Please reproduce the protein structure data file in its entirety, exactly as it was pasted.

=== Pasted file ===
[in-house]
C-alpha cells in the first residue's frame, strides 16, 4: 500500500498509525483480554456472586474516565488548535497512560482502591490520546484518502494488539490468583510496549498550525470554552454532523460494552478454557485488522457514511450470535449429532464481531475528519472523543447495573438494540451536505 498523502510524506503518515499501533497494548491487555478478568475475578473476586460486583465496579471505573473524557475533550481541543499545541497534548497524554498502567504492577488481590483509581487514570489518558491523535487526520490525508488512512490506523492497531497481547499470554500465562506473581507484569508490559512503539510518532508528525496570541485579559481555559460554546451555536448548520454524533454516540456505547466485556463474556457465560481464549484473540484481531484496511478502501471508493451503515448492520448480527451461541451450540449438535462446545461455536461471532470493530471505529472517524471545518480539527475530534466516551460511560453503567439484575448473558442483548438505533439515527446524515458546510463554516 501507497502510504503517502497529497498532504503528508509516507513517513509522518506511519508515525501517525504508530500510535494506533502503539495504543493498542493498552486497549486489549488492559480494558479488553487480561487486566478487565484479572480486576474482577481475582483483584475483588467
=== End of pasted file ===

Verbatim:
[in-house]
C-alpha cells in the first residue's frame, strides 16, 4: 500500500498509525483480554456472586474516565488548535497512560482502591490520546484518502494488539490468583510496549498550525470554552454532523460494552478454557485488522457514511450470535449429532464481531475528519472523543447495573438494540451536505 498523502510524506503518515499501533497494548491487555478478568475475578473476586460486583465496579471505573473524557475533550481541543499545541497534548497524554498502567504492577488481590483509581487514570489518558491523535487526520490525508488512512490506523492497531497481547499470554500465562506473581507484569508490559512503539510518532508528525496570541485579559481555559460554546451555536448548520454524533454516540456505547466485556463474556457465560481464549484473540484481531484496511478502501471508493451503515448492520448480527451461541451450540449438535462446545461455536461471532470493530471505529472517524471545518480539527475530534466516551460511560453503567439484575448473558442483548438505533439515527446524515458546510463554516 501507497502510504503517502497529497498532504503528508509516507513517513509522518506511519508515525501517525504508530500510535494506533502503539495504543493498542493498552486497549486489549488492559480494558479488553487480561487486566478487565484479572480486576474482577481475582483483584475483588467